Photo by James Giroux – Austin, TX – August, 2019
Bird of the Week: American Woodcock
By James Giroux
One of the strangest birds in North America is the American Woodcock. At rest, the bird is shaped like a football, and appears to have no neck. Its large, dark eyes are near the top and back of the head, and it has a very long thin beak. It’s in the shorebird family, but you won’t find it on the shore. Instead, this bird spends its time in eastern forests, probing for earthworms under the leaf litter. Those large eyes at the top of the head are useful in preventing aerial attacks. The bird is also extremely well-camouflaged for the forest floor.Many birders in the eastern half of the U.S. have had the pleasure of seeing and hearing the dawn/dusk displays that the males perform in springtime. But recently I had the rare opportunity to see and hear this display in the Austin area. The bird begins by making a nasally “peeennt” sound. It then takes off vertically climbing to a height of 200-350 feet. As it climbs, the wings make a twittering sound. The bird descends, and as it nears the ground makes a different twittering sound. It has not been confirmed whether this sound is made by the wings or by chirping.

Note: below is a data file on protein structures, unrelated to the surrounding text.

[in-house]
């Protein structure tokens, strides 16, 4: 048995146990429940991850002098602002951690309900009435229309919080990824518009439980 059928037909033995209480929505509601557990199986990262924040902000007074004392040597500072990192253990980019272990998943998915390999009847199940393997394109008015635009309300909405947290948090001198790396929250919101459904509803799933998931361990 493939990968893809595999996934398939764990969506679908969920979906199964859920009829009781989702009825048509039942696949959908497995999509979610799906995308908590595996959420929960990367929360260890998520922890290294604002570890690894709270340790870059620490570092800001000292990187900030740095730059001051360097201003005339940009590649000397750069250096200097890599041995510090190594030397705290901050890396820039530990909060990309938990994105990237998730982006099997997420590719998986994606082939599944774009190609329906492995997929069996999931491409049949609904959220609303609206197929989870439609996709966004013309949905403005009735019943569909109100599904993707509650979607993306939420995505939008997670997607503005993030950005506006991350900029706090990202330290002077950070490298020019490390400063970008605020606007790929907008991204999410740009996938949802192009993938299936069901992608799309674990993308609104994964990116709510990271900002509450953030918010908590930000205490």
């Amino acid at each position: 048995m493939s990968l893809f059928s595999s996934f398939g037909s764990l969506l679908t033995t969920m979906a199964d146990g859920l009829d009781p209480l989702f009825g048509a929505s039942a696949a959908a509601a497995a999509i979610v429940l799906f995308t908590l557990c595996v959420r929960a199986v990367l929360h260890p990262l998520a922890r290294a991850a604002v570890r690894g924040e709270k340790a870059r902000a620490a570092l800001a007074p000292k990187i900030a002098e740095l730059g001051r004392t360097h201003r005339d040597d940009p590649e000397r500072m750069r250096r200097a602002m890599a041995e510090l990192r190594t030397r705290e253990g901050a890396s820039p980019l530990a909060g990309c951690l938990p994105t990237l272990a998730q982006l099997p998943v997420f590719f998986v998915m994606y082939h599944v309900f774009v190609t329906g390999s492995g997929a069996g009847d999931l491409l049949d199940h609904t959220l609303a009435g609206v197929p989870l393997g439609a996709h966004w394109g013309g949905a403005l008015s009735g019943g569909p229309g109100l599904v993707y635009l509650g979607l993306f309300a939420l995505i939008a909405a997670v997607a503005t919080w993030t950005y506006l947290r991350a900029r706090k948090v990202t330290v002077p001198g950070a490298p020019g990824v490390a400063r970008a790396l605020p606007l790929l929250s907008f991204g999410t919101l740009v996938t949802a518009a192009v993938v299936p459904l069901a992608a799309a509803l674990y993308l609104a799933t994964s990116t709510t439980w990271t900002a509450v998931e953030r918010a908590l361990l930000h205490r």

Other names for the Woodcock include the Timberdoodle, Labrador twister, Night partridge, and Bog sucker. Strange indeed.
Source: All About Birds website – The Cornell Lab